Here '-t' is equivalent to '–type' described in the previous step (its parameter should remain 'project') and '-s' is for source and should be followed with the absolute file path to the BSP you want to use.

5. Configure, Build, Package

To run configuration on the project type in the following command.


This will initialize a configuration menu for your PetaLinux project. Make sure your terminal window is at least its default dimensions or the menu will fail to launch. There are a variety of boot options available to you depending your application. If you are using the Digilent repository then the default values in the configuration menu will be fine, so just select the 'Exit' option to leave the config menu. The configuration process will then continue on (this will take some time).

Once the configuration is complete, you will need to build your image by entering the following command.


The execution of this command will also take a few minutes to complete, depending on your system. Once this is finished enter the following command.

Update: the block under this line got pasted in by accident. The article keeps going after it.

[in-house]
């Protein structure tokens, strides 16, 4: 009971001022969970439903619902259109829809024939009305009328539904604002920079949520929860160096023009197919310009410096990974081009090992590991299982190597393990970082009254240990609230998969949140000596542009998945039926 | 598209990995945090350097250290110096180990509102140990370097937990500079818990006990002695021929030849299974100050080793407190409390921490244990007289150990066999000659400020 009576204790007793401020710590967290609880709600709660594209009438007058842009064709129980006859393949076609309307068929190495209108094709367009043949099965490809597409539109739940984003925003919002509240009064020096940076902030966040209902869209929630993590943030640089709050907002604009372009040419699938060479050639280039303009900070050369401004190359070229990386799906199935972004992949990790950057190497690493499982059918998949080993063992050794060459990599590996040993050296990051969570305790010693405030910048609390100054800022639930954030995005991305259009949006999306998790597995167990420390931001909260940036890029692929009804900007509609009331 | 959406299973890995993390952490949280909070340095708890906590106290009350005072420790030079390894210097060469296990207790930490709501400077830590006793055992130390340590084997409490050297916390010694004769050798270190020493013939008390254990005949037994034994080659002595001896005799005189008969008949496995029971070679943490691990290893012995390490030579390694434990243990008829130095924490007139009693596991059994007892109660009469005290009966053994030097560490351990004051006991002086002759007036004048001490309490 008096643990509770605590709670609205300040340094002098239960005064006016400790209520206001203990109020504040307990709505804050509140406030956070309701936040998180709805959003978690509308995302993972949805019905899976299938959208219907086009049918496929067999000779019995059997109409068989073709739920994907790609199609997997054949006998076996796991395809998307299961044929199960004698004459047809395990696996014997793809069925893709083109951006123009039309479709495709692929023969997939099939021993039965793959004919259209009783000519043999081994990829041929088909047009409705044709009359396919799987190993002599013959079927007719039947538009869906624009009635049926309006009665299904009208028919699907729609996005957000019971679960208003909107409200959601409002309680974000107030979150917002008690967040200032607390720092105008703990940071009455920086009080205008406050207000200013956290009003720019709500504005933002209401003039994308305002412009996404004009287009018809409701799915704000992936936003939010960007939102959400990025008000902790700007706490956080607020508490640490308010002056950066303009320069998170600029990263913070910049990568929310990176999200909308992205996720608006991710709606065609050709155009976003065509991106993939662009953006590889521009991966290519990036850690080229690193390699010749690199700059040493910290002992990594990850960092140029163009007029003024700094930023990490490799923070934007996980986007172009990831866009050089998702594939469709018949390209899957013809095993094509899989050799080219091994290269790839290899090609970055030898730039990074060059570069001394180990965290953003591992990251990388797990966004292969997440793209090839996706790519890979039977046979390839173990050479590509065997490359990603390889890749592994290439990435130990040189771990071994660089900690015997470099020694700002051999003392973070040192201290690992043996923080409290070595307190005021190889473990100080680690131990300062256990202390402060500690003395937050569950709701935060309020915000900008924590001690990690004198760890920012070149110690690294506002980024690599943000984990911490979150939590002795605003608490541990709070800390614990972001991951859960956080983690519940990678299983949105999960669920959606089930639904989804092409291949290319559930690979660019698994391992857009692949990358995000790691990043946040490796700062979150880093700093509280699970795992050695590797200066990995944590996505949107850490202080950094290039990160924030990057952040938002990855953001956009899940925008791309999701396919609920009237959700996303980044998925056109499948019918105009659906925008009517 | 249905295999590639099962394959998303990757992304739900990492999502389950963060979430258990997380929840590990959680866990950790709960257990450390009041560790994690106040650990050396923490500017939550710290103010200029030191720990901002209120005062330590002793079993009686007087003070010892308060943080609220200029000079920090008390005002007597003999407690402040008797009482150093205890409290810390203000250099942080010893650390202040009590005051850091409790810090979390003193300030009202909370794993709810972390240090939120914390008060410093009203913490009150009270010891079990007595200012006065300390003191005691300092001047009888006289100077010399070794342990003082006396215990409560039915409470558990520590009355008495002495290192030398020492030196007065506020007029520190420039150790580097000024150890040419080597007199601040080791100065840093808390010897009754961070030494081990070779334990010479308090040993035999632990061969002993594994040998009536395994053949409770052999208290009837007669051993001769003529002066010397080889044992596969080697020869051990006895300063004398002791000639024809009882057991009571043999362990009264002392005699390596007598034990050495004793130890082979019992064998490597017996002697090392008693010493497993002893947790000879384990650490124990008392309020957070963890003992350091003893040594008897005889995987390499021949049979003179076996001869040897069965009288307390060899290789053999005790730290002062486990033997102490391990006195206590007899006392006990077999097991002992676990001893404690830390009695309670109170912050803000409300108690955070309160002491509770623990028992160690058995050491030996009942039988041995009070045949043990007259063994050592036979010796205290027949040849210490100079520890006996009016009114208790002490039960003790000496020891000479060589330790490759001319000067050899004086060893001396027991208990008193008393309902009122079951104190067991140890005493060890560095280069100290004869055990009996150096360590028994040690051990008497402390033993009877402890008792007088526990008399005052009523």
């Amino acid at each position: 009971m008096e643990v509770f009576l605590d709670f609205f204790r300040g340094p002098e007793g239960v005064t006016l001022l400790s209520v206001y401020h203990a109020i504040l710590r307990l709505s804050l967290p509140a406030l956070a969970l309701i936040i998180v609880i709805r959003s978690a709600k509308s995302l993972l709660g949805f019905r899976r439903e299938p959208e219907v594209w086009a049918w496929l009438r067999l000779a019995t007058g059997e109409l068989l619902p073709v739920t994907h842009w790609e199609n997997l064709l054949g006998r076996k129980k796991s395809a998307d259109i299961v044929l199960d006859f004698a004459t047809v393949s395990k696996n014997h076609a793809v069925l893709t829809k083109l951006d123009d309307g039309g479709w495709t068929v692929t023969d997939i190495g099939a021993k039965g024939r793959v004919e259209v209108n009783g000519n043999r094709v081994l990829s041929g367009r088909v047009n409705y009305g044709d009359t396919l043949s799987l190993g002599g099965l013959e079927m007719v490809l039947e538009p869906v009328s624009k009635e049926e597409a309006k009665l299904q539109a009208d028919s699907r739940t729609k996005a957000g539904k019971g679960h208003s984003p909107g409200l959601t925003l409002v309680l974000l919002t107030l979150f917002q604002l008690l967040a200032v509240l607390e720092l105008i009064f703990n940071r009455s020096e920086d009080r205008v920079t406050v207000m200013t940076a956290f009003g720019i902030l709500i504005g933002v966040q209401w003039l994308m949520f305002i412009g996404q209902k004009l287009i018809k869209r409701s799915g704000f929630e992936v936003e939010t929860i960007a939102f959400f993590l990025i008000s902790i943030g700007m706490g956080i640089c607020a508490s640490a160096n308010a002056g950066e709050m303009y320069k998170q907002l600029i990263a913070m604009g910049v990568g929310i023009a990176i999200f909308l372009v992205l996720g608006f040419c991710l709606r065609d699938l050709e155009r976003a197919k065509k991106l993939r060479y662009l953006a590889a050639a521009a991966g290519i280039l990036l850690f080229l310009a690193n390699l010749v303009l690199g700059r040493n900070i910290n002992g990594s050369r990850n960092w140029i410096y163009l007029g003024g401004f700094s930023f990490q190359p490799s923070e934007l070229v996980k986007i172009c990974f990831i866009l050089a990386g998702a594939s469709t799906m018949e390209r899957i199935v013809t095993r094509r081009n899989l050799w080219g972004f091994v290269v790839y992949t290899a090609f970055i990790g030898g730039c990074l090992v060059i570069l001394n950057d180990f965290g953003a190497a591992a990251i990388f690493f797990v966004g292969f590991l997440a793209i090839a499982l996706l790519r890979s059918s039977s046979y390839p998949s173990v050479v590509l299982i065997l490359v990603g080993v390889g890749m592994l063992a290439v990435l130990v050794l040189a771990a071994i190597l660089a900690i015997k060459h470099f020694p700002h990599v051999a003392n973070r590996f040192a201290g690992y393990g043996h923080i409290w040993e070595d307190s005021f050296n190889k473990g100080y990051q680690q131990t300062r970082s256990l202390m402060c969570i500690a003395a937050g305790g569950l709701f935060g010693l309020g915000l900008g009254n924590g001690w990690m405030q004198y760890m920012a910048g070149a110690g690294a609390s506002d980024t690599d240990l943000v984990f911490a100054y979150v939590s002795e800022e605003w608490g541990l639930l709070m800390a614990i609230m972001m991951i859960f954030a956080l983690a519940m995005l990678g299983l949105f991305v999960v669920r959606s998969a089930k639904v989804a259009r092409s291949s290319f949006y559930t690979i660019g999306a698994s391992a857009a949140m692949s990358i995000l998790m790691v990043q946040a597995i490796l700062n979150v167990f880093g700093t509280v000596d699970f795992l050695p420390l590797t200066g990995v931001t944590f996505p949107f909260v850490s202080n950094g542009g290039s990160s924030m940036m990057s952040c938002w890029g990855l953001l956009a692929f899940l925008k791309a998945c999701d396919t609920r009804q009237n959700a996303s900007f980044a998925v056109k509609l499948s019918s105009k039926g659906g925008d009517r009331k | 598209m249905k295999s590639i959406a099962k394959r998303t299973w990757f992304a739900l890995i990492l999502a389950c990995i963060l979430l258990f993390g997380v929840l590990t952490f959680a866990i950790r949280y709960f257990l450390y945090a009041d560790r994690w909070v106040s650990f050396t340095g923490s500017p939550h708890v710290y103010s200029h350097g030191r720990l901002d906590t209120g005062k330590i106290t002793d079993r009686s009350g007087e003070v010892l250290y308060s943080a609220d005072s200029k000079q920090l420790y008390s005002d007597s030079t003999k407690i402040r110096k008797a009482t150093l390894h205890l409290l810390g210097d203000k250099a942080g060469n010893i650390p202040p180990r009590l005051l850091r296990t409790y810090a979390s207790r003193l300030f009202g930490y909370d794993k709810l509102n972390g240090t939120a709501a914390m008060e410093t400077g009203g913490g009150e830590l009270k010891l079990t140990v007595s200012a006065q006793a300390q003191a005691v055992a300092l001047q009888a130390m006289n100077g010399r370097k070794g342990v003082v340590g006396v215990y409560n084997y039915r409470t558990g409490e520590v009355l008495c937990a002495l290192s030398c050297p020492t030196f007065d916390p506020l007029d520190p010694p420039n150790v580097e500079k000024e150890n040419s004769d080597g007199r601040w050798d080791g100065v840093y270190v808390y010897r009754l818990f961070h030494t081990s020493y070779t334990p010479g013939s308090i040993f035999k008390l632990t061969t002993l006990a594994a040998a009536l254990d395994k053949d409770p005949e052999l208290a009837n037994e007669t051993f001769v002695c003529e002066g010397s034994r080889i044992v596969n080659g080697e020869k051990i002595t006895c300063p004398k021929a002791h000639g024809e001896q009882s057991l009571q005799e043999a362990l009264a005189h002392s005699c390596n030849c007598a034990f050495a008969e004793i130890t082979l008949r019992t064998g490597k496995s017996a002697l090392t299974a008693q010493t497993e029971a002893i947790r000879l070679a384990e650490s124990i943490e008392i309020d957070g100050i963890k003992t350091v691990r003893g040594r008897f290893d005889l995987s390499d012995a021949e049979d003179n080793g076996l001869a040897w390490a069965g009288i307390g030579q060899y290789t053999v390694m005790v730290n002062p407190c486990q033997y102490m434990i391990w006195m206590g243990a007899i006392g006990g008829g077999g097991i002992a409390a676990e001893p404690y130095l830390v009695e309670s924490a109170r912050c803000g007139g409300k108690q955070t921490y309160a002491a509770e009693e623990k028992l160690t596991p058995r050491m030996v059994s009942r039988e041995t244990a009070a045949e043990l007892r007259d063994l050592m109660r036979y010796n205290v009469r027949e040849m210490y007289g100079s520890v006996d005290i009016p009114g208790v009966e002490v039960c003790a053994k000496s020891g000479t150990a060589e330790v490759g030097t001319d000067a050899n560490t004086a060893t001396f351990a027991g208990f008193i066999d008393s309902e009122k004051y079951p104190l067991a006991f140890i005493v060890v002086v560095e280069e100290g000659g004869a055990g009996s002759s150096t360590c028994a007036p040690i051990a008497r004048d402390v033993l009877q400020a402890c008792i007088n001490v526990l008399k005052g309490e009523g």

petalinux-package --boot --force --fsbl ./images/linux/zynq_fsbl.elf --fpga ./images/linux/linux_bd_wrapper.bit --u-boot

After this completes you should have your BOOT.bin and U-boot files ready to go.

Boot Options

The SD card you use will need to have two partitions on it. I recommend an 8GB card with the first partition (your BOOT partition) formatted as a File Allocation Table (FAT) of 1GB, and the second partition (your rootfs partition) formatted as an ext4 for the remaining space on the card. You can use a utility such as fdisk or gparted in your terminal to do the formatting for your SD card.